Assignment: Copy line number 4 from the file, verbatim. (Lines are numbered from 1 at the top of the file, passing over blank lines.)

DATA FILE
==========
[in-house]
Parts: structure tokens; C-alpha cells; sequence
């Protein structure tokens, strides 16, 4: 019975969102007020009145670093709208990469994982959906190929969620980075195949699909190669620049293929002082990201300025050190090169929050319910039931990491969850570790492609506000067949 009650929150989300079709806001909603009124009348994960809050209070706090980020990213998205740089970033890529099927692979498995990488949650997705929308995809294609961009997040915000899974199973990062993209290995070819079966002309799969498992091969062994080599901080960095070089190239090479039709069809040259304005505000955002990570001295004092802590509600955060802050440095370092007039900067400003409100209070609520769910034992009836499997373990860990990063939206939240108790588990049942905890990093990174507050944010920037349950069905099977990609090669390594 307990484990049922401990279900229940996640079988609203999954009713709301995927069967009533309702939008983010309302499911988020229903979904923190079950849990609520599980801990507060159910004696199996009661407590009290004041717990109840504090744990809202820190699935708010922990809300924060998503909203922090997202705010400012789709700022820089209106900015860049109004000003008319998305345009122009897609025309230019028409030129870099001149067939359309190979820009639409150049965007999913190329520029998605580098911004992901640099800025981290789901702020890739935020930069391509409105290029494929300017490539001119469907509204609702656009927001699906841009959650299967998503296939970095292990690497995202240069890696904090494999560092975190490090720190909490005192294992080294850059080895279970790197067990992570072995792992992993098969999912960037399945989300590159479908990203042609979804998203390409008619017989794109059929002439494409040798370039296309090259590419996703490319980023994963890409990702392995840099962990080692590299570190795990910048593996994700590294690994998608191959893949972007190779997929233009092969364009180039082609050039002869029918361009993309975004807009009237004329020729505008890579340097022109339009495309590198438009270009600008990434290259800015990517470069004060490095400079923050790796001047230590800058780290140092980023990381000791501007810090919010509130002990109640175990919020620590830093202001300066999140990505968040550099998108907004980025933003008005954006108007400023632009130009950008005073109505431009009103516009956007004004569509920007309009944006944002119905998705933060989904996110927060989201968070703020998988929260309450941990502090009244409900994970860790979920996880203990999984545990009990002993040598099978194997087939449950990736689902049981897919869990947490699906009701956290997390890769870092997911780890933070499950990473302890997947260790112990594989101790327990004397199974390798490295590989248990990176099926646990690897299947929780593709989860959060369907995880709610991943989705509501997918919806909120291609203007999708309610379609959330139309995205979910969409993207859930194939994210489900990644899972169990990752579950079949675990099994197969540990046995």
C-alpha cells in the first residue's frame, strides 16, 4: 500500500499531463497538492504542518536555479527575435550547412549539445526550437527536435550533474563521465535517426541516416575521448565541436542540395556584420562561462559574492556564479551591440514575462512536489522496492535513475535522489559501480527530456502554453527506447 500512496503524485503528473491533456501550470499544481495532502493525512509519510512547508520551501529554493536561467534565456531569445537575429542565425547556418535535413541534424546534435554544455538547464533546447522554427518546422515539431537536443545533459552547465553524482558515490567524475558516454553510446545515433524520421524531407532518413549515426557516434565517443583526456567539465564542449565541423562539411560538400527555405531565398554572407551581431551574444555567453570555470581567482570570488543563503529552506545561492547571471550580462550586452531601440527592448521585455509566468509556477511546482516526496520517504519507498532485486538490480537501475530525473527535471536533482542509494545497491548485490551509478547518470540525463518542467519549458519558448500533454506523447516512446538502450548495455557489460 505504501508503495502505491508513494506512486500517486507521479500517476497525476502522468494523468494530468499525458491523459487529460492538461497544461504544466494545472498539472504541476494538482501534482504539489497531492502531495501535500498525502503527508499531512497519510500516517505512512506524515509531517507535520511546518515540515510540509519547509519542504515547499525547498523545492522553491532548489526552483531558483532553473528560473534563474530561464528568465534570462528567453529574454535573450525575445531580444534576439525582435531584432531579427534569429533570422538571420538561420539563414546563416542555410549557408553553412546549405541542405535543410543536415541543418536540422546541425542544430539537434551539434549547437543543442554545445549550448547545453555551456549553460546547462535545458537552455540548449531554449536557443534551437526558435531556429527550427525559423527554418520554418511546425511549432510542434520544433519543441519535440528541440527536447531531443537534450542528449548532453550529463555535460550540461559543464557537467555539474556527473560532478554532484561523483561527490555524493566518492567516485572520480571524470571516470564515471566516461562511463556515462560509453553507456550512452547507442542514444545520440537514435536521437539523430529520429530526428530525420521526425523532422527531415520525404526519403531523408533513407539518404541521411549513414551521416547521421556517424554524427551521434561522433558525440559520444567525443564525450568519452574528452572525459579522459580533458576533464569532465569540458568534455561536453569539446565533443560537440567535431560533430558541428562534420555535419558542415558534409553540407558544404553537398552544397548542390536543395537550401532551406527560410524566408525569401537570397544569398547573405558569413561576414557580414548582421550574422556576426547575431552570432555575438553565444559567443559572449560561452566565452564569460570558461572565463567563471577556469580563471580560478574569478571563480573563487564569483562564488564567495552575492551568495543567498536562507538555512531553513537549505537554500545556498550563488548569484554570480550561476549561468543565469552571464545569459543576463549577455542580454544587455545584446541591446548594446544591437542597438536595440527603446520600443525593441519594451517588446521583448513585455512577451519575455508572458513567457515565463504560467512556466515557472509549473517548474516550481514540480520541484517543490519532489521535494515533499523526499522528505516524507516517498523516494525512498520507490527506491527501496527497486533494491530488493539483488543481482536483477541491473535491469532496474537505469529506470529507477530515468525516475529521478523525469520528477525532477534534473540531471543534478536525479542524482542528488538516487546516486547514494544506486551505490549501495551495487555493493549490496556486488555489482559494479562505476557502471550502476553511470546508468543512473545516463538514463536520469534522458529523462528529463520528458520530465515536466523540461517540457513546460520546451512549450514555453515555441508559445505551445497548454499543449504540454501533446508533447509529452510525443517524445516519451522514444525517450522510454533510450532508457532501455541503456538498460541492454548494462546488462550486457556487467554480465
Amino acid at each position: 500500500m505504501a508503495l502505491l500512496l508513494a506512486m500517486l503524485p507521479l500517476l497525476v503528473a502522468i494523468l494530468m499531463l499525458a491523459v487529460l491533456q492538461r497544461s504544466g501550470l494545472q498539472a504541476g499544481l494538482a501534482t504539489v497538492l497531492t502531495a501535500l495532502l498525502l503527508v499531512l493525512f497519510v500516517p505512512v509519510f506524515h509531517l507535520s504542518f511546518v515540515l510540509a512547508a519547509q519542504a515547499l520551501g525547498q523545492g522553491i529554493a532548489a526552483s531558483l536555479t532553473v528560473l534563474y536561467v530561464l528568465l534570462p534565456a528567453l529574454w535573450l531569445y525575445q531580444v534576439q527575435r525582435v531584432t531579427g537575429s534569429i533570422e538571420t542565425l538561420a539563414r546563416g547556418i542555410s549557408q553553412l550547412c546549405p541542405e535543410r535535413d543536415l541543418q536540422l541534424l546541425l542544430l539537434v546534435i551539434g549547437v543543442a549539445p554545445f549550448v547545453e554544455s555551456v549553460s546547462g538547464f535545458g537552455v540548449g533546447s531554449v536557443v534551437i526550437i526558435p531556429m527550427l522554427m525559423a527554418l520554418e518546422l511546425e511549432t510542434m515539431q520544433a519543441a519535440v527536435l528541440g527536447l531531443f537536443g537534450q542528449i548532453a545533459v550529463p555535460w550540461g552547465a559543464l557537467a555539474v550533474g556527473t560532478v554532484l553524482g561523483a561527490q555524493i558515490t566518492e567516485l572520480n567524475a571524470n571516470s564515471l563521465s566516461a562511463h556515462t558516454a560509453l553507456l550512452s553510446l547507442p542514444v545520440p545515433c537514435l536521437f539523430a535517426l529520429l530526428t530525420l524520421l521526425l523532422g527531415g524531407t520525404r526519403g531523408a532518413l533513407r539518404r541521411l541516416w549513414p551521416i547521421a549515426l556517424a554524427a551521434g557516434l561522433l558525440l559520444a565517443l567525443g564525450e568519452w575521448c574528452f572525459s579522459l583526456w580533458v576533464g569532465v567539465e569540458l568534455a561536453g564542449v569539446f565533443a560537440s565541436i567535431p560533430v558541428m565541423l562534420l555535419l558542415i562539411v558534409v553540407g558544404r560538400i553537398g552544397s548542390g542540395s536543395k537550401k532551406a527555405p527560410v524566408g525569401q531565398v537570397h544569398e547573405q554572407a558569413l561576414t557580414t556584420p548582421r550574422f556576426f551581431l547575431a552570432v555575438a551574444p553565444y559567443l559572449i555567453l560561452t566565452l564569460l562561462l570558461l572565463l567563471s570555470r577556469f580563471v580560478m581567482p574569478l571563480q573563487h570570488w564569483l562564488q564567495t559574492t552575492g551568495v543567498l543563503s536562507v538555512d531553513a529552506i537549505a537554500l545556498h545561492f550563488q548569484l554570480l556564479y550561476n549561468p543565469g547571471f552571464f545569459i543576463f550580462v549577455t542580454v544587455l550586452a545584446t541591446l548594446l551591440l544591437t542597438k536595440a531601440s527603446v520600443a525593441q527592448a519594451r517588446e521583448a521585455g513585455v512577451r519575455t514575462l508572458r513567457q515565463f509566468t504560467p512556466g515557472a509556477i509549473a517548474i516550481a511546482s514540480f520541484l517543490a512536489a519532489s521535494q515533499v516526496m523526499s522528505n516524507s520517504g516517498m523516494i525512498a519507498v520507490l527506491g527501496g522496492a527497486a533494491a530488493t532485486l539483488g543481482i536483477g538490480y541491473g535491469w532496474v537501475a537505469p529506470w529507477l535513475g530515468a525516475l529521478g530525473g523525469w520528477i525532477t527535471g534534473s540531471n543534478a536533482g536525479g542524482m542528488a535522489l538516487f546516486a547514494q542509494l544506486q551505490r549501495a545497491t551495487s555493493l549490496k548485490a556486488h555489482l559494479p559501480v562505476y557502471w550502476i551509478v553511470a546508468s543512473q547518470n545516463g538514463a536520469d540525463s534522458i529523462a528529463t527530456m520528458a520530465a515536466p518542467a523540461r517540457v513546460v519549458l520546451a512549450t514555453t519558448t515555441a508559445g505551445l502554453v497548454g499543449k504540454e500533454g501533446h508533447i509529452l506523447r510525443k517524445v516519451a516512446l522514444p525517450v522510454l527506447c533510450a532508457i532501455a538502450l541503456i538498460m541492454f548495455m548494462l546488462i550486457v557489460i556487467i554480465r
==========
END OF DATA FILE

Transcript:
C-alpha cells in the first residue's frame, strides 16, 4: 500500500499531463497538492504542518536555479527575435550547412549539445526550437527536435550533474563521465535517426541516416575521448565541436542540395556584420562561462559574492556564479551591440514575462512536489522496492535513475535522489559501480527530456502554453527506447 500512496503524485503528473491533456501550470499544481495532502493525512509519510512547508520551501529554493536561467534565456531569445537575429542565425547556418535535413541534424546534435554544455538547464533546447522554427518546422515539431537536443545533459552547465553524482558515490567524475558516454553510446545515433524520421524531407532518413549515426557516434565517443583526456567539465564542449565541423562539411560538400527555405531565398554572407551581431551574444555567453570555470581567482570570488543563503529552506545561492547571471550580462550586452531601440527592448521585455509566468509556477511546482516526496520517504519507498532485486538490480537501475530525473527535471536533482542509494545497491548485490551509478547518470540525463518542467519549458519558448500533454506523447516512446538502450548495455557489460 505504501508503495502505491508513494506512486500517486507521479500517476497525476502522468494523468494530468499525458491523459487529460492538461497544461504544466494545472498539472504541476494538482501534482504539489497531492502531495501535500498525502503527508499531512497519510500516517505512512506524515509531517507535520511546518515540515510540509519547509519542504515547499525547498523545492522553491532548489526552483531558483532553473528560473534563474530561464528568465534570462528567453529574454535573450525575445531580444534576439525582435531584432531579427534569429533570422538571420538561420539563414546563416542555410549557408553553412546549405541542405535543410543536415541543418536540422546541425542544430539537434551539434549547437543543442554545445549550448547545453555551456549553460546547462535545458537552455540548449531554449536557443534551437526558435531556429527550427525559423527554418520554418511546425511549432510542434520544433519543441519535440528541440527536447531531443537534450542528449548532453550529463555535460550540461559543464557537467555539474556527473560532478554532484561523483561527490555524493566518492567516485572520480571524470571516470564515471566516461562511463556515462560509453553507456550512452547507442542514444545520440537514435536521437539523430529520429530526428530525420521526425523532422527531415520525404526519403531523408533513407539518404541521411549513414551521416547521421556517424554524427551521434561522433558525440559520444567525443564525450568519452574528452572525459579522459580533458576533464569532465569540458568534455561536453569539446565533443560537440567535431560533430558541428562534420555535419558542415558534409553540407558544404553537398552544397548542390536543395537550401532551406527560410524566408525569401537570397544569398547573405558569413561576414557580414548582421550574422556576426547575431552570432555575438553565444559567443559572449560561452566565452564569460570558461572565463567563471577556469580563471580560478574569478571563480573563487564569483562564488564567495552575492551568495543567498536562507538555512531553513537549505537554500545556498550563488548569484554570480550561476549561468543565469552571464545569459543576463549577455542580454544587455545584446541591446548594446544591437542597438536595440527603446520600443525593441519594451517588446521583448513585455512577451519575455508572458513567457515565463504560467512556466515557472509549473517548474516550481514540480520541484517543490519532489521535494515533499523526499522528505516524507516517498523516494525512498520507490527506491527501496527497486533494491530488493539483488543481482536483477541491473535491469532496474537505469529506470529507477530515468525516475529521478523525469520528477525532477534534473540531471543534478536525479542524482542528488538516487546516486547514494544506486551505490549501495551495487555493493549490496556486488555489482559494479562505476557502471550502476553511470546508468543512473545516463538514463536520469534522458529523462528529463520528458520530465515536466523540461517540457513546460520546451512549450514555453515555441508559445505551445497548454499543449504540454501533446508533447509529452510525443517524445516519451522514444525517450522510454533510450532508457532501455541503456538498460541492454548494462546488462550486457556487467554480465